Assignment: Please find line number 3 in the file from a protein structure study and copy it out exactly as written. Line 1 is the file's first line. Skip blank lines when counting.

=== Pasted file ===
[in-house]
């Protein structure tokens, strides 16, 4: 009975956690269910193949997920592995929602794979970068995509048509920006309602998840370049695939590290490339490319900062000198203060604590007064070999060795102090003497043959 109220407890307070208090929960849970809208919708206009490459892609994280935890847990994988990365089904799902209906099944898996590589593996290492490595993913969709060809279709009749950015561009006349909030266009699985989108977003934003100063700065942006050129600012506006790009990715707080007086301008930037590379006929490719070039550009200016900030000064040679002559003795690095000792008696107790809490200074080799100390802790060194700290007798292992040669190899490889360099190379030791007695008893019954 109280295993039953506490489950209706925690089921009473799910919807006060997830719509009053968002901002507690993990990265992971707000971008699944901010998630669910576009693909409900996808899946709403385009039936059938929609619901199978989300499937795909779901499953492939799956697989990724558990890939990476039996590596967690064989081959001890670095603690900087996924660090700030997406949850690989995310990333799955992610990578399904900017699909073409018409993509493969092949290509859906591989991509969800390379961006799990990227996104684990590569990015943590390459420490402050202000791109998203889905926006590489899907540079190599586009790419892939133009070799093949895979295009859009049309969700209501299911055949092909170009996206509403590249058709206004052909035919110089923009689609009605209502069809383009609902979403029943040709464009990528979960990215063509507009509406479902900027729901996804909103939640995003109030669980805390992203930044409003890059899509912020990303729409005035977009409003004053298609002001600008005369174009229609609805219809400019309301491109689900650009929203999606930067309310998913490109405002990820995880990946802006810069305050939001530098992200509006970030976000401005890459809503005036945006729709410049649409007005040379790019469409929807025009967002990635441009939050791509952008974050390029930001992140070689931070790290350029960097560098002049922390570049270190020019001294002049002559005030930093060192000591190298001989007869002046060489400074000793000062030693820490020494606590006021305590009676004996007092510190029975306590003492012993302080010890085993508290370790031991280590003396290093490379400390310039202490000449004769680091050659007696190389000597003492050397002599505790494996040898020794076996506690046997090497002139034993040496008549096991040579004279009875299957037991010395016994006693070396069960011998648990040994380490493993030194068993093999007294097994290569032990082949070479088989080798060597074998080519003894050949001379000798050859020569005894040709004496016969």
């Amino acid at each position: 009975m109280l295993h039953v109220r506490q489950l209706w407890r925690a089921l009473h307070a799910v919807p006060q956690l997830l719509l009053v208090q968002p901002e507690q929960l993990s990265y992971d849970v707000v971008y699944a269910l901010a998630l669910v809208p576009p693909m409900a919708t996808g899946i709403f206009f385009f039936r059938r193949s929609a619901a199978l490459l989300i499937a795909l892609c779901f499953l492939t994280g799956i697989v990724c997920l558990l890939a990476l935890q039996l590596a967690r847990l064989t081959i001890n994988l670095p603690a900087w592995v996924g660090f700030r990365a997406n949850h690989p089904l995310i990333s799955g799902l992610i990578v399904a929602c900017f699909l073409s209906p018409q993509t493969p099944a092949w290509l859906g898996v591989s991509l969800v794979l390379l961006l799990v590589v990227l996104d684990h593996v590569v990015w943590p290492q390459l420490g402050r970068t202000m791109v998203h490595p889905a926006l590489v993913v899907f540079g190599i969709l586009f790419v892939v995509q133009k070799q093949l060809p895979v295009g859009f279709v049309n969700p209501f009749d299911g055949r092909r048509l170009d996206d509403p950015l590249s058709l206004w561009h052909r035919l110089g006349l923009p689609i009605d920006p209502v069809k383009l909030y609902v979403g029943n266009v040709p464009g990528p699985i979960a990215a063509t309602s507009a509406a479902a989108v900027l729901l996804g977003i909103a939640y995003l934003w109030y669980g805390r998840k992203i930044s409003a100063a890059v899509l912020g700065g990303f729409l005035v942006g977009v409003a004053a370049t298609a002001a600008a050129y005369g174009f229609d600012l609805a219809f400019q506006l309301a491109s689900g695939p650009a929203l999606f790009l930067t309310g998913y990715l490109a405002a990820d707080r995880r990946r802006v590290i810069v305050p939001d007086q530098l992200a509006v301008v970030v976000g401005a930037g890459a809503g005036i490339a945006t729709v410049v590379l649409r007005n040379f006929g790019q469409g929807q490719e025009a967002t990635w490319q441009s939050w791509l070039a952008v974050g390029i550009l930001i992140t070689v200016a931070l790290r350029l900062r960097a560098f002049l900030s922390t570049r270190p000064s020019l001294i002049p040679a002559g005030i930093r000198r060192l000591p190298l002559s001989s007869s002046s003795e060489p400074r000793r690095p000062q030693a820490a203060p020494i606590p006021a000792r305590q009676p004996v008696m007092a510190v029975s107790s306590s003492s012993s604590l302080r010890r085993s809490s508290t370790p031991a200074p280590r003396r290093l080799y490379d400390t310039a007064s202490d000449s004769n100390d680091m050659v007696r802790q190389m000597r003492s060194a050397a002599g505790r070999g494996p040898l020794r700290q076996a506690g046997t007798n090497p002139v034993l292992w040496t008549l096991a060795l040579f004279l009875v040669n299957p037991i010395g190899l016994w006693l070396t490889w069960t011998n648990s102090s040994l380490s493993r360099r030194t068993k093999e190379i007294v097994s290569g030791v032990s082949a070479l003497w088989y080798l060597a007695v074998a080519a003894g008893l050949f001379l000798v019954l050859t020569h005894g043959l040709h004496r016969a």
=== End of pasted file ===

């Amino acid at each position: 009975m109280l295993h039953v109220r506490q489950l209706w407890r925690a089921l009473h307070a799910v919807p006060q956690l997830l719509l009053v208090q968002p901002e507690q929960l993990s990265y992971d849970v707000v971008y699944a269910l901010a998630l669910v809208p576009p693909m409900a919708t996808g899946i709403f206009f385009f039936r059938r193949s929609a619901a199978l490459l989300i499937a795909l892609c779901f499953l492939t994280g799956i697989v990724c997920l558990l890939a990476l935890q039996l590596a967690r847990l064989t081959i001890n994988l670095p603690a900087w592995v996924g660090f700030r990365a997406n949850h690989p089904l995310i990333s799955g799902l992610i990578v399904a929602c900017f699909l073409s209906p018409q993509t493969p099944a092949w290509l859906g898996v591989s991509l969800v794979l390379l961006l799990v590589v990227l996104d684990h593996v590569v990015w943590p290492q390459l420490g402050r970068t202000m791109v998203h490595p889905a926006l590489v993913v899907f540079g190599i969709l586009f790419v892939v995509q133009k070799q093949l060809p895979v295009g859009f279709v049309n969700p209501f009749d299911g055949r092909r048509l170009d996206d509403p950015l590249s058709l206004w561009h052909r035919l110089g006349l923009p689609i009605d920006p209502v069809k383009l909030y609902v979403g029943n266009v040709p464009g990528p699985i979960a990215a063509t309602s507009a509406a479902a989108v900027l729901l996804g977003i909103a939640y995003l934003w109030y669980g805390r998840k992203i930044s409003a100063a890059v899509l912020g700065g990303f729409l005035v942006g977009v409003a004053a370049t298609a002001a600008a050129y005369g174009f229609d600012l609805a219809f400019q506006l309301a491109s689900g695939p650009a929203l999606f790009l930067t309310g998913y990715l490109a405002a990820d707080r995880r990946r802006v590290i810069v305050p939001d007086q530098l992200a509006v301008v970030v976000g401005a930037g890459a809503g005036i490339a945006t729709v410049v590379l649409r007005n040379f006929g790019q469409g929807q490719e025009a967002t990635w490319q441009s939050w791509l070039a952008v974050g390029i550009l930001i992140t070689v200016a931070l790290r350029l900062r960097a560098f002049l900030s922390t570049r270190p000064s020019l001294i002049p040679a002559g005030i930093r000198r060192l000591p190298l002559s001989s007869s002046s003795e060489p400074r000793r690095p000062q030693a820490a203060p020494i606590p006021a000792r305590q009676p004996v008696m007092a510190v029975s107790s306590s003492s012993s604590l302080r010890r085993s809490s508290t370790p031991a200074p280590r003396r290093l080799y490379d400390t310039a007064s202490d000449s004769n100390d680091m050659v007696r802790q190389m000597r003492s060194a050397a002599g505790r070999g494996p040898l020794r700290q076996a506690g046997t007798n090497p002139v034993l292992w040496t008549l096991a060795l040579f004279l009875v040669n299957p037991i010395g190899l016994w006693l070396t490889w069960t011998n648990s102090s040994l380490s493993r360099r030194t068993k093999e190379i007294v097994s290569g030791v032990s082949a070479l003497w088989y080798l060597a007695v074998a080519a003894g008893l050949f001379l000798v019954l050859t020569h005894g043959l040709h004496r016969a």